*Book Review* Being a nurse by Lauren Philpott

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*DISCLAIMER* This book was gifted for me to review, I have previously worked with the publishers before which you can see here and here.

Lauren is a children’s nurse who qualified in 2014. Lauren runs a blog called Graduation to Revalidation which talks about how to survive your first 3 years as a qualified nurse and you can find her on twitter at @grad2revalnurse. Lauren wrote the book after looking for other books which described the way newly qualified nurses feel and finding there were none available.

Lauren writes in a way that is like talking to a friend or mentor, making you feel comfortable and supported. The book contains sections on how to cope with a bad day and first day nerves. As a third year student nurse, I worry about first day nerves especially as I am going to work in a trust that I haven’t had a placement in and this section of the book really resonated with me as I’m sure it will other third year student nurses.

The book is written in an informative way without using jargon and confusing language, containing hints and tips from Lauren herself on each section. My favourite section is how you know when you’re ready to progress, I have a career plan which I would like to stick to and this section was really interesting to read.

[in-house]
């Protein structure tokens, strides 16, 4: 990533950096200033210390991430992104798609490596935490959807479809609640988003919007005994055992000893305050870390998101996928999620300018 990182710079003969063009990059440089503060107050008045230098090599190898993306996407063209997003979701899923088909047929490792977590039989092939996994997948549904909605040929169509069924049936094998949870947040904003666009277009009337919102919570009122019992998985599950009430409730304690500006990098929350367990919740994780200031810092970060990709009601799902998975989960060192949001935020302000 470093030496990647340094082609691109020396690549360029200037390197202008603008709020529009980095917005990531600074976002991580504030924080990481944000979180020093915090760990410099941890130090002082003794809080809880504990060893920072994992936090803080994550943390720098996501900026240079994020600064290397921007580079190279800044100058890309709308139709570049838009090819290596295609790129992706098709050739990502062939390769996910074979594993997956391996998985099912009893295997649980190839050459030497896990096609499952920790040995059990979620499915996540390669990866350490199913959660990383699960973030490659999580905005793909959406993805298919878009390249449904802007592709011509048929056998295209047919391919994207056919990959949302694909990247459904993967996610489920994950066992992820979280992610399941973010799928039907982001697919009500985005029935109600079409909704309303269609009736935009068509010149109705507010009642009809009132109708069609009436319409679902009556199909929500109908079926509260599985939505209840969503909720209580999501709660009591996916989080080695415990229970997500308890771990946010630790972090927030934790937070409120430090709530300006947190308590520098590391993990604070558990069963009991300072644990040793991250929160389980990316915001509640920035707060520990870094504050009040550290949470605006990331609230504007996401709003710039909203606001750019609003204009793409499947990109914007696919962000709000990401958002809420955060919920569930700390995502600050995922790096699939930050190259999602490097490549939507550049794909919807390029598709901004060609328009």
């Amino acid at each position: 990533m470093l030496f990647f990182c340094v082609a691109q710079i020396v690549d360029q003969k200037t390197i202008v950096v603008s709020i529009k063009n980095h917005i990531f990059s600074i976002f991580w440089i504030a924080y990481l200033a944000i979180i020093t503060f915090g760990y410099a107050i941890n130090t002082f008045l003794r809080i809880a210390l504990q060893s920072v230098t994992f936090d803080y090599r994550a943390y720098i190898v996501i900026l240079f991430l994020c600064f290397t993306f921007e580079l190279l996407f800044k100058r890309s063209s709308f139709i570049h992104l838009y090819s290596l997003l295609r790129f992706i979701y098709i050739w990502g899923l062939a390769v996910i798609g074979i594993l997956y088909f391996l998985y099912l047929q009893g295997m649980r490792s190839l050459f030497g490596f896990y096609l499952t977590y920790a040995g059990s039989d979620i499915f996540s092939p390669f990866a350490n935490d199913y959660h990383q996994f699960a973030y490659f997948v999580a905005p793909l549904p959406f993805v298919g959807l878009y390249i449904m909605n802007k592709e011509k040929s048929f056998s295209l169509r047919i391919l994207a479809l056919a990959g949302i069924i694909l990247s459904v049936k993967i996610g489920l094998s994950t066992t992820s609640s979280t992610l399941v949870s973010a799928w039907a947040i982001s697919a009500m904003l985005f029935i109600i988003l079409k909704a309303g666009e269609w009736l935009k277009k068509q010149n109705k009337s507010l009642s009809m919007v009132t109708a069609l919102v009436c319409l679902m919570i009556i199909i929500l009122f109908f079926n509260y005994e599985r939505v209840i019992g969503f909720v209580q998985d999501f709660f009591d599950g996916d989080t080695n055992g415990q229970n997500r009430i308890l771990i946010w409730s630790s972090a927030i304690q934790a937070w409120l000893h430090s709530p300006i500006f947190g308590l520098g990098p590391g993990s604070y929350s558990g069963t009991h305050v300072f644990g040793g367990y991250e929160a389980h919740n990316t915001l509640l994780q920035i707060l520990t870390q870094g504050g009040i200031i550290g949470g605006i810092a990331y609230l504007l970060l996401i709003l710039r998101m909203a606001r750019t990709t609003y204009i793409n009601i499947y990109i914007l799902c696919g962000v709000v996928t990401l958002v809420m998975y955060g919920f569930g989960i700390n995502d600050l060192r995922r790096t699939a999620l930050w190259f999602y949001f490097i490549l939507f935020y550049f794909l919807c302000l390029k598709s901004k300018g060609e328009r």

This is a book that would be good for all student nurses to read, especially third years who are close to qualifying or newly qualified nurses!

Love,

T x

*Book Review* Leadership for Nursing, Health and Social Care Students

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DISCLAIMER: This book was gifted to me to review. I have previously reviewed other books from the same publishers, which you can read here and here.

 

Beginning year 3 was daunting for me, especially after talking to my mentor on my last placement of year 2 about developing my leadership skills ready for my management placement in the second half of year 3. I really looked forward to reading and reviewing this textbook as I wanted to see if I could gain some tips that would aid my leadership and delegation skills going through year 3. The book itself is part of a new series of books called Essentials and aims to provide an insight into the world of leadership.